We speak of them as they were
Male Voices in Praise of Jane Austen
|Volume 2, Number 1||January 1, 2003|
Edited by Sophia Sentiment
I am hoping you all made it through the holidays with Happiness and Cheer. Your Editor has been so Jolly and busy that this Newsletter will be somewhat skimpy on her part, not to mention a day late!
I picked up the first Artemis Fowl book without knowing anything about it except it was another children's book that was a crossover best seller (and it was $3 cheaper than the first Lemony Snickett book.) I confess I ended the book with the feeling that I had just been taken for a ride, and I don't mean that in a good way.
Artemis Fowl is more like the beginning of a media empire than a children's book. While the Harry Potter books (for instance) contain some items that seem like "naturals" for a video game (Quidditch & the enchantments guarding the Sorcerer's Stone) Artemis Fowl bears an uncomfortable resemblance to a novelization of a video game currently in development (I strongly suspect that's exactly what it is too). Guns, lots of different guns, "power-ups", health points, gadgets galore, magic spells, and even tactical nuclear weapons. Yes, you heard me, the fairies have "environmentally friendly" nukes. Which They Use. On Humans. But Not Unless The Humans Try To Steal Their Gold. So I Guess It's Okay..
Every character and situation feels derivative. One minute you think you're reading a Stainless Steel Rat adventure (Harry Harrison) the next one of the Myth series (Robert Aspin) or The Case of The Toxic Spell Dump (Harry Turtledove). Unfortunately, Eoin Colfer doesn't have any of those authors' gift for wit. His idea of humor is: fairies who talk like characters out of a "Rambo" parody, the incredible power of dwarf farts, and fairy vomit.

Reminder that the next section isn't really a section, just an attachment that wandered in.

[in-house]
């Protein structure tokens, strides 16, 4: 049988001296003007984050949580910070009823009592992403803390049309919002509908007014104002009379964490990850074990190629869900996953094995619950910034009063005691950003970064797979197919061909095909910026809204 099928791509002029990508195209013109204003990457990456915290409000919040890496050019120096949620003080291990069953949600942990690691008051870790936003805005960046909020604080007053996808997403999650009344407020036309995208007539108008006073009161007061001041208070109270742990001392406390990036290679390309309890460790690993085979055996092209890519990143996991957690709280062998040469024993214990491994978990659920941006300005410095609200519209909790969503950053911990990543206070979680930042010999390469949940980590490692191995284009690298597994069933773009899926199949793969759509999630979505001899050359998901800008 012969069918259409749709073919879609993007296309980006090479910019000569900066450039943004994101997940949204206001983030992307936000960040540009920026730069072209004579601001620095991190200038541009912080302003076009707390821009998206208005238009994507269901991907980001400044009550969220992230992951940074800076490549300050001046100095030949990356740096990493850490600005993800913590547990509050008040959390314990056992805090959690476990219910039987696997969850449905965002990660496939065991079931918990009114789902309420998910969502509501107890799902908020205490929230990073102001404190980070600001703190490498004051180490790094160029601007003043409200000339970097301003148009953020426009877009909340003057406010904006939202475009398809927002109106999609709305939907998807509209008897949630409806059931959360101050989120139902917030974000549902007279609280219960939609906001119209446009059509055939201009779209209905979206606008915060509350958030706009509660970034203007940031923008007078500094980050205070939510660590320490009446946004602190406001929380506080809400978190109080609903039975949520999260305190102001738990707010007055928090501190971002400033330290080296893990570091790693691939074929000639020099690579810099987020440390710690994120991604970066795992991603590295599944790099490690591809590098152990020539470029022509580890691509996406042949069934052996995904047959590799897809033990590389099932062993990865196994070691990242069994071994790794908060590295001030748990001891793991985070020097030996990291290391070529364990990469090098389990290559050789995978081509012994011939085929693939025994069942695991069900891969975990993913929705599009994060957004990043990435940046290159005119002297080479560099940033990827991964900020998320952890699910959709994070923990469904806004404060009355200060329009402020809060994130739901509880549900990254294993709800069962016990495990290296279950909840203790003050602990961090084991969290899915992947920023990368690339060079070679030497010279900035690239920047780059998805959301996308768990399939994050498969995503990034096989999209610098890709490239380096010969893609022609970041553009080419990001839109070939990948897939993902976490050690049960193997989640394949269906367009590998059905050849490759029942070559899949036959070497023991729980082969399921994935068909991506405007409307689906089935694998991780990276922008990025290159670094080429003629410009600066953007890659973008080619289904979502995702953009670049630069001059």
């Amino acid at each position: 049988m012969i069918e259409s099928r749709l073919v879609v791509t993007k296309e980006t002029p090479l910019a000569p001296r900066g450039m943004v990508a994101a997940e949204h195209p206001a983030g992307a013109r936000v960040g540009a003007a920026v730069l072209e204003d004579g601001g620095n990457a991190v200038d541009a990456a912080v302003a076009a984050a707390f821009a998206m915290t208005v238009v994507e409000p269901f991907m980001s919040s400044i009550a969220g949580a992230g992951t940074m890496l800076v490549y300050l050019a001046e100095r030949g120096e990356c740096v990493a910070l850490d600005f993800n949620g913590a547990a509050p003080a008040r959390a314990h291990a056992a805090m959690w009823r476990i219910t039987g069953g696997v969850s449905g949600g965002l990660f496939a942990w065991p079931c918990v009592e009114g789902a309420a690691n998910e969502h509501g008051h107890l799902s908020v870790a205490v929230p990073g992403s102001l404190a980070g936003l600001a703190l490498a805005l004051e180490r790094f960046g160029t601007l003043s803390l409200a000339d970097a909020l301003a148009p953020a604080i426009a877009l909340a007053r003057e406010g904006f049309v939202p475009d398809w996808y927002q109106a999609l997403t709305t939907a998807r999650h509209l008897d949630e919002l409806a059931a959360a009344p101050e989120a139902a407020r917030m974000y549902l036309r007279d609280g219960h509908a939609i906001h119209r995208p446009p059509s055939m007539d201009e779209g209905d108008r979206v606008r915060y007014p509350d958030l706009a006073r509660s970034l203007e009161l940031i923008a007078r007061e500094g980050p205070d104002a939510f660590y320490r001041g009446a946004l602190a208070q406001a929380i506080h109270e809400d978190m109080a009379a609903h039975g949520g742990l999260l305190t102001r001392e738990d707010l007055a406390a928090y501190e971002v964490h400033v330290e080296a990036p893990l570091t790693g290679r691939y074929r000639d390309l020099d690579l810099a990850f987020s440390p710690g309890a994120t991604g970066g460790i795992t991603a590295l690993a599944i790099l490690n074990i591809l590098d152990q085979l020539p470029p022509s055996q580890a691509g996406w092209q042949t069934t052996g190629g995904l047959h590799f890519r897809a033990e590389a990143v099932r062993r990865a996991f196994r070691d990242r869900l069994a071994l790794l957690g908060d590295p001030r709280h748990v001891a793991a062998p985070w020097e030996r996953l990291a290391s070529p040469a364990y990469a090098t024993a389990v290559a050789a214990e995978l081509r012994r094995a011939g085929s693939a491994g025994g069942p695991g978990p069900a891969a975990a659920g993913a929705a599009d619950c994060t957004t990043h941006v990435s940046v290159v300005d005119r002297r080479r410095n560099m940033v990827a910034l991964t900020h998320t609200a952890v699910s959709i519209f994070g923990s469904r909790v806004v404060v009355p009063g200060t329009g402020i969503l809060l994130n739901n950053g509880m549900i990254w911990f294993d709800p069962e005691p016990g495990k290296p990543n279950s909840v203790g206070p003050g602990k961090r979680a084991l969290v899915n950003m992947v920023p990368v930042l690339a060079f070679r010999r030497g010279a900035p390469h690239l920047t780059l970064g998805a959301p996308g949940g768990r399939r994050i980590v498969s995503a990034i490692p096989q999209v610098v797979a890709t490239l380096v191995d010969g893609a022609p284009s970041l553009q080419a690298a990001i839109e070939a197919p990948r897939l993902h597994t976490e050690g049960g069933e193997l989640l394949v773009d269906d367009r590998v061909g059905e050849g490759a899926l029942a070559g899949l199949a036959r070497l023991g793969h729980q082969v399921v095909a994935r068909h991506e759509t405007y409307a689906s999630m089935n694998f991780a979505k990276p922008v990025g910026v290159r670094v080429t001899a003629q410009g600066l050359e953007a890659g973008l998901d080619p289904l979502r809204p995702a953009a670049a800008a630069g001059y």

Actually, it may all be pretty funny to an eight year old boy. Parents may be less amused by product placement for computer, handgun and ammunition manufacturers, an explicit description for the best area of the body to group your shots to kill, fairy weapons which have settings described as "Scorched, well done, and crisped to a cinder." And for young kids, the idea that should they accidentally stumble on the fabled pot of gold at the end of a rainbow , it could lead to a nuclear bomb being dropped on their family. While I don't think children should be overly sheltered from violence (especially when it's clearly part of a fantasy) I was surprised by this book's casual attitude. I'd be interested to hear how many boys ask for a Sig Sauer (automatic pistol) complete with extra magazines and ammunition with Teflon-coated slugs "just like Butler" this year.
Still, the biggest problem with Artemis Fowl is simply that it isn't very well written, and the characters aren't engaging. There are plot holes big enough to drive a continent through and our two "heroes": Artemis Fowl the human and Holly the fairy are so self-serving that their creator seems to think they should be admired for stopping short of gratuitous murder. As for the secondary characters, the last time someone wrote a work of fiction in which the servants were this badly treated, the end result was the Civil War.
So, my recommendation is that you should probably skip this book and that you should definitely read it yourself before you let any children in your household get their hands on it
Claudia Johnson and Gideon Polya
I stumbled across a book titled: Jane Austen and the Black Hole of British History by Gideon Polya concerning the Bengali Famine of 1943-44 (and others) that you may find of interest by checking out this interview.
Since I may get to attend the conference in Winchester next July, I thought it may be helpful to be a little acquainted with Claudia Johnson, one of the speakers. I bought two of her books, namely, Jane Austen: Women, Politics, and the Novel and Equivocal Beings: Politics, Gender, and Sentimentality in the 1790s. In Jane Austen she leans heavily on Edmund Burke's Reflections on the French Revolution (1790) found online HERE. I have only begun reading that book where she compares Burke's philosophy to Jane and the other women writers of that time.
Desiring to find out more about this Burke fellow, I checked the MV archives for Burke and found some discussion about his involvement with the Hastings trial which needs some further looking into on my part. According to Johnson, Burke had quite an influence on the women writers of the day. However, it appears that Jane did not "buy into" his philosophy of the "ideal patriarch" of the family being promoted in novels. Jane wrote'em like she saw'em. As it turns out she was quite a rebellious little writer whom I never even suspected of doing such. One example is her Mr. Bennet, hardly your "ideal Father" figure. There is a lot more to be said on this subject, and this is precisely why it behooves us to study Jane's Times.